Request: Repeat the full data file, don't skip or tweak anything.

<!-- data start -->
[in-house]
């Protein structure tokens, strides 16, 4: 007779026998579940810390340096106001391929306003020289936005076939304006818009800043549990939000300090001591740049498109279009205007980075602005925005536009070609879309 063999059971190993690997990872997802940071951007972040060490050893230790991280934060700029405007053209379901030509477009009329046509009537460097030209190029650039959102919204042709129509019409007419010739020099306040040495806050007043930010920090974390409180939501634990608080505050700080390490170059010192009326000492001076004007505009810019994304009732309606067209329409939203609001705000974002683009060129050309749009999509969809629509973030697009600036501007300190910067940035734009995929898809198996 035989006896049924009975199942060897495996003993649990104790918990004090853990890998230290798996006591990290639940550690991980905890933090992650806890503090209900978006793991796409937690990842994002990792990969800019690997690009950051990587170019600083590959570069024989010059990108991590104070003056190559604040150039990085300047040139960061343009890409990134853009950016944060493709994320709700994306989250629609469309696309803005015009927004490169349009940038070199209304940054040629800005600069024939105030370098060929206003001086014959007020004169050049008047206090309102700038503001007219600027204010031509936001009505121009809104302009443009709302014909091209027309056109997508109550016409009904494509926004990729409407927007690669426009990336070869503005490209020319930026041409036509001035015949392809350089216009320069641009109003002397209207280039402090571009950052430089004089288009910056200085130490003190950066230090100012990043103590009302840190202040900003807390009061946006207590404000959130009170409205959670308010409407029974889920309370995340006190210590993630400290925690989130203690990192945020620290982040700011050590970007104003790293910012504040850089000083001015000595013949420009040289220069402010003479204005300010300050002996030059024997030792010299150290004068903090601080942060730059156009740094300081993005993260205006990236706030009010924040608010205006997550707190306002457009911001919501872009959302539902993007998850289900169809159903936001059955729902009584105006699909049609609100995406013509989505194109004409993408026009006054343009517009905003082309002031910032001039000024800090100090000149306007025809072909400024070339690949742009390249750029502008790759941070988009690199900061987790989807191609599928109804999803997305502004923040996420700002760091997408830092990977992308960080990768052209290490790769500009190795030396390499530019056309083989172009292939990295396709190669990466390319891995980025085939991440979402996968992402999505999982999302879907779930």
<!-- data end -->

[in-house]
């Protein structure tokens, strides 16, 4: 007779026998579940810390340096106001391929306003020289936005076939304006818009800043549990939000300090001591740049498109279009205007980075602005925005536009070609879309 063999059971190993690997990872997802940071951007972040060490050893230790991280934060700029405007053209379901030509477009009329046509009537460097030209190029650039959102919204042709129509019409007419010739020099306040040495806050007043930010920090974390409180939501634990608080505050700080390490170059010192009326000492001076004007505009810019994304009732309606067209329409939203609001705000974002683009060129050309749009999509969809629509973030697009600036501007300190910067940035734009995929898809198996 035989006896049924009975199942060897495996003993649990104790918990004090853990890998230290798996006591990290639940550690991980905890933090992650806890503090209900978006793991796409937690990842994002990792990969800019690997690009950051990587170019600083590959570069024989010059990108991590104070003056190559604040150039990085300047040139960061343009890409990134853009950016944060493709994320709700994306989250629609469309696309803005015009927004490169349009940038070199209304940054040629800005600069024939105030370098060929206003001086014959007020004169050049008047206090309102700038503001007219600027204010031509936001009505121009809104302009443009709302014909091209027309056109997508109550016409009904494509926004990729409407927007690669426009990336070869503005490209020319930026041409036509001035015949392809350089216009320069641009109003002397209207280039402090571009950052430089004089288009910056200085130490003190950066230090100012990043103590009302840190202040900003807390009061946006207590404000959130009170409205959670308010409407029974889920309370995340006190210590993630400290925690989130203690990192945020620290982040700011050590970007104003790293910012504040850089000083001015000595013949420009040289220069402010003479204005300010300050002996030059024997030792010299150290004068903090601080942060730059156009740094300081993005993260205006990236706030009010924040608010205006997550707190306002457009911001919501872009959302539902993007998850289900169809159903936001059955729902009584105006699909049609609100995406013509989505194109004409993408026009006054343009517009905003082309002031910032001039000024800090100090000149306007025809072909400024070339690949742009390249750029502008790759941070988009690199900061987790989807191609599928109804999803997305502004923040996420700002760091997408830092990977992308960080990768052209290490790769500009190795030396390499530019056309083989172009292939990295396709190669990466390319891995980025085939991440979402996968992402999505999982999302879907779930």